#8 Estelle

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Posted 28 September 2004 - 01:31 PM


Hmm.... if a majority of POB's Corps dancer felt the same way as she did, it really would give me a gloomy picture for the company's future.....  Easy to imagine she liked dancing Balanchine works, which is just fine, but to hear she DISLIKED doing Bayadere gives me a big chill - and what an irony as we ballet fans go to a theatre to see THEM in this particular ballet.......


To be precise, it was not the whole ballet that she disliked, but just some parts of it which were quite hard physically (especially when they had to dance it tenths of times in a row).

And thanks for your thoughts on other casts - I really envy you for having seen Legris in the ballet.  Are you going back to see more of this programme?  If so, please let us know how Mathieu will have tuckled this nightmarishly demanding role....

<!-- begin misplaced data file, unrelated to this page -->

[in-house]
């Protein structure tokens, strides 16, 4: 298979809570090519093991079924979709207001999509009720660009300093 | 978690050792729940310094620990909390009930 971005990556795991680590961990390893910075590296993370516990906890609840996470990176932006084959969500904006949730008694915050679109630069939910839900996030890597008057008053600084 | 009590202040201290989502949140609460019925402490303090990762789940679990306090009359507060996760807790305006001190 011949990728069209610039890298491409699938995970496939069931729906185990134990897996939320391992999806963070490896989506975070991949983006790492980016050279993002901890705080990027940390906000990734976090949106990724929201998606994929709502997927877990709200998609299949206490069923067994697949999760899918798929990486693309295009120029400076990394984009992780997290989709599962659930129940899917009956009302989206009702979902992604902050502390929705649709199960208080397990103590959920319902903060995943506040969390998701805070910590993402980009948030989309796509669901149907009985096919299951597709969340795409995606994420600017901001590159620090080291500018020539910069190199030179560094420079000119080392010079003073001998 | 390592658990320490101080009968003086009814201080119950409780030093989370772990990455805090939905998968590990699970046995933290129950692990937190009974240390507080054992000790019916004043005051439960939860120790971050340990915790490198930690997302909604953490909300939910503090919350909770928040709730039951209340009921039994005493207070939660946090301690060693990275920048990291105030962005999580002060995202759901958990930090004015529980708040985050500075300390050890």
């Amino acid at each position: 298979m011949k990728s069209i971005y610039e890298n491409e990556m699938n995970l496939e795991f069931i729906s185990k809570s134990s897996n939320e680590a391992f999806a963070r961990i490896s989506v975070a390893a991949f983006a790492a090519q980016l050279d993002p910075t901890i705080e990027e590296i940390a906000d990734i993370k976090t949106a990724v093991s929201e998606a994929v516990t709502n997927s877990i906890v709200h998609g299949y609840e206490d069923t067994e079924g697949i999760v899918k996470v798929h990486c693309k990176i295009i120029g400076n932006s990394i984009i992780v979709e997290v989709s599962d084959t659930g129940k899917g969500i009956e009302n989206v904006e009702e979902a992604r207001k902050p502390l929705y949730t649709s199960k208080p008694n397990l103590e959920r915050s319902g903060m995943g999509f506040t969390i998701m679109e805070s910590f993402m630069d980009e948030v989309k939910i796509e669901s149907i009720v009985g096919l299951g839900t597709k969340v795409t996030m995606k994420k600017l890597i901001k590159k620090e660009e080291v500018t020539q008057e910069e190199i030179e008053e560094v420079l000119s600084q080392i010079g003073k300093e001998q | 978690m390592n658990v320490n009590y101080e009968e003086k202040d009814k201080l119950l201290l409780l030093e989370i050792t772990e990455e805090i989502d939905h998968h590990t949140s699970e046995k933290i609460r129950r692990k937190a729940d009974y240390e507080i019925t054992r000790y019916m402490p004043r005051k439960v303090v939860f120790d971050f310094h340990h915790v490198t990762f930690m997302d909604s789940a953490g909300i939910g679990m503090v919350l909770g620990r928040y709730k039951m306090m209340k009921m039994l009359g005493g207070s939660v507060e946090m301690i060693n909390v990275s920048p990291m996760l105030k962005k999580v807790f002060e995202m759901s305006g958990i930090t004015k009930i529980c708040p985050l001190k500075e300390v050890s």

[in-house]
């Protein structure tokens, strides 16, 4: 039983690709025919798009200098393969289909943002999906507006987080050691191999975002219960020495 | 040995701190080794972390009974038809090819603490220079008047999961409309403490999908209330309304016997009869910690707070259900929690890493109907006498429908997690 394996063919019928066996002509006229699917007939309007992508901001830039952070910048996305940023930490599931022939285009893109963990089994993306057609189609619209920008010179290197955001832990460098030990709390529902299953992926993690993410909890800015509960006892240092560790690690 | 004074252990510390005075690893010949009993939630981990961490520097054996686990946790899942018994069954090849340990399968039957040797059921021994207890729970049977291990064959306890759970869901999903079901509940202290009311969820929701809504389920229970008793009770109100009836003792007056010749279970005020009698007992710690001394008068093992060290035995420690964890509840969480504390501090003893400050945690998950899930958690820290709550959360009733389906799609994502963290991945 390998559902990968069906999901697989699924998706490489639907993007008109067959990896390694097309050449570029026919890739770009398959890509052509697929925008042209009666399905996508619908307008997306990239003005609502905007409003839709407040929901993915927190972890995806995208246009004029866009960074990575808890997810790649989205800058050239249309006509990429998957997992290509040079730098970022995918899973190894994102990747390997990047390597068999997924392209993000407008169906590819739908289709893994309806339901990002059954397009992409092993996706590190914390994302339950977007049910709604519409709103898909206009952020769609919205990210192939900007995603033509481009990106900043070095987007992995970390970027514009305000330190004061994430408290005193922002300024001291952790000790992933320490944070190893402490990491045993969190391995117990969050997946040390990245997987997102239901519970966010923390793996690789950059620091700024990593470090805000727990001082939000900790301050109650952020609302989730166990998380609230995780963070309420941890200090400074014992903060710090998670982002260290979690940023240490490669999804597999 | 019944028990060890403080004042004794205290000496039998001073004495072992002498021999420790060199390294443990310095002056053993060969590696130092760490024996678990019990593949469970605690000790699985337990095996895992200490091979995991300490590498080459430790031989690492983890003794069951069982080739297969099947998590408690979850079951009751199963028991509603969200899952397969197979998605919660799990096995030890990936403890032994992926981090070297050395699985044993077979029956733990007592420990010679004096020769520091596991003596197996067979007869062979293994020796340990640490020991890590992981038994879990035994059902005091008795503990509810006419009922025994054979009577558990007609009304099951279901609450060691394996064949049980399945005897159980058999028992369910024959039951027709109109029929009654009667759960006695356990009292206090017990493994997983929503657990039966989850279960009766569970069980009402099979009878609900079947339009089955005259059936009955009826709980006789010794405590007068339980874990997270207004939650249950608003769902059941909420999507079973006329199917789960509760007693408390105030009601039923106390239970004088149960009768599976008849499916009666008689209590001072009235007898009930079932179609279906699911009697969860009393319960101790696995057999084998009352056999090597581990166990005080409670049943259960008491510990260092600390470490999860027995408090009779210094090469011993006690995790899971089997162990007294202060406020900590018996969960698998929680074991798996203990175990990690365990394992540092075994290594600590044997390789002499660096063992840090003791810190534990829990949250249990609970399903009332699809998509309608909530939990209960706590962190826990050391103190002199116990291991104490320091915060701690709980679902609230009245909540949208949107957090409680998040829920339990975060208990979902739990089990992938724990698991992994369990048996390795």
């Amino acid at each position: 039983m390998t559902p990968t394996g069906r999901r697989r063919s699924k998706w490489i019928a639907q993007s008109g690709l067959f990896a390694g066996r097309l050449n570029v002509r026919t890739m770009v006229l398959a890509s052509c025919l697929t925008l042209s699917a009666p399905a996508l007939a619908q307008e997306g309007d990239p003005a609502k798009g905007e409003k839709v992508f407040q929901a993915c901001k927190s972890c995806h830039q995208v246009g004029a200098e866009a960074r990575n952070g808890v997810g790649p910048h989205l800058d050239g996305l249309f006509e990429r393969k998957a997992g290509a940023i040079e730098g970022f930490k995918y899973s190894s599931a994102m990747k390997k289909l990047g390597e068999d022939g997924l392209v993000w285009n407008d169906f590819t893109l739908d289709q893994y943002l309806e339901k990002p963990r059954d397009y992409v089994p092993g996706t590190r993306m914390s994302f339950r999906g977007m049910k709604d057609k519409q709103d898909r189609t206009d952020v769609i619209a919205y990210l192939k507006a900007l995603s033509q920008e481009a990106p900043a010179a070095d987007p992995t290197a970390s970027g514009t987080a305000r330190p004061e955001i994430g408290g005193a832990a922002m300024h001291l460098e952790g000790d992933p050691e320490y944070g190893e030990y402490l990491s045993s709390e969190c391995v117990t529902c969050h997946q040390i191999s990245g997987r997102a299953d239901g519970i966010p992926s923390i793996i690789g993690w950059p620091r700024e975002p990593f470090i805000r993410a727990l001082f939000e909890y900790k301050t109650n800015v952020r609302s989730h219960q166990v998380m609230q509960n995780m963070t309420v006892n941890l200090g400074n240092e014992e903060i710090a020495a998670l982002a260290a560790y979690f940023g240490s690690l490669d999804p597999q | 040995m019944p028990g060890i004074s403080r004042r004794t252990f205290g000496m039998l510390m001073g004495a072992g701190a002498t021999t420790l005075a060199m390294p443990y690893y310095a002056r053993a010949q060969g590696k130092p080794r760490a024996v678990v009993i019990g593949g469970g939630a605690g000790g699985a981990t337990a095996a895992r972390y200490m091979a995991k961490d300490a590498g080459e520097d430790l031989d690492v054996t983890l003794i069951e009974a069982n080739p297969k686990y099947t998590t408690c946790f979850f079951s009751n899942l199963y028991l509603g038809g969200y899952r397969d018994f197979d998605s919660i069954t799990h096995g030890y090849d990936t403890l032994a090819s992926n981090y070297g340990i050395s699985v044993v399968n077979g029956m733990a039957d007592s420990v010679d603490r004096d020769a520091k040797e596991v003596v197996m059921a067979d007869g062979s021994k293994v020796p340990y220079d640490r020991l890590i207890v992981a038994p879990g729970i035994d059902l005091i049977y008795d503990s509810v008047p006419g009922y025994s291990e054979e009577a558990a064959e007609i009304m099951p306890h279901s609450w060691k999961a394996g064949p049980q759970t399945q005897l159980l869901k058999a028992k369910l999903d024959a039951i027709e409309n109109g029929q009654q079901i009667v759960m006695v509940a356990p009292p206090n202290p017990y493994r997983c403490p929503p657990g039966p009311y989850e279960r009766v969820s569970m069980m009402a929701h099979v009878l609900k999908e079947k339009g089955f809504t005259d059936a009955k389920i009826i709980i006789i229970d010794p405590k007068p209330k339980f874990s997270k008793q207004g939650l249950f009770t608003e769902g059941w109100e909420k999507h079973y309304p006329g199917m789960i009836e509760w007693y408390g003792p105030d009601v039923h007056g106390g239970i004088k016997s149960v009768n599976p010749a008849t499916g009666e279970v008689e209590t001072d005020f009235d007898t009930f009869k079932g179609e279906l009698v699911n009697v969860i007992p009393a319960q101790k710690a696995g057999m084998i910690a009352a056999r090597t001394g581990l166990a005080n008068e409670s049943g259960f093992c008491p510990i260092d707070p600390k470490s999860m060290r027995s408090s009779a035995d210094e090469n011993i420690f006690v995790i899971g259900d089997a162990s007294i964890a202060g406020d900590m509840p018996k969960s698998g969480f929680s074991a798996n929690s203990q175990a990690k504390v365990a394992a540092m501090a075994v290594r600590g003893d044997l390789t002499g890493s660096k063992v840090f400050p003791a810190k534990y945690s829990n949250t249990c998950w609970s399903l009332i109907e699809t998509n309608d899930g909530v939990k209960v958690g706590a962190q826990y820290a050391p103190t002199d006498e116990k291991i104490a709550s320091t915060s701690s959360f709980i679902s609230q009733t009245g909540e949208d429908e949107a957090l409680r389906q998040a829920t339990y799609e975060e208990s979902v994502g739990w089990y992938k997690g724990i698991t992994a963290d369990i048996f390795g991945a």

I don't live in Paris any longer (we moved to Lyon), so I won't be able to see some other performances. I hope some other posters will be able to see it and will post their comments... And yes, it will be a very demanding role for Mathieu Ganio, so shortly after his promotion !

#9 carbro

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Posted 28 September 2004 - 03:17 PM

Hmm.... if a majority of POB's Corps dancer felt the same way as she did, it really would give me a gloomy picture for the company's future.....  but to hear she DISLIKED doing Bayadere gives me a big chill - and what an irony as we ballet fans go to a theatre to see THEM in this particular ballet.......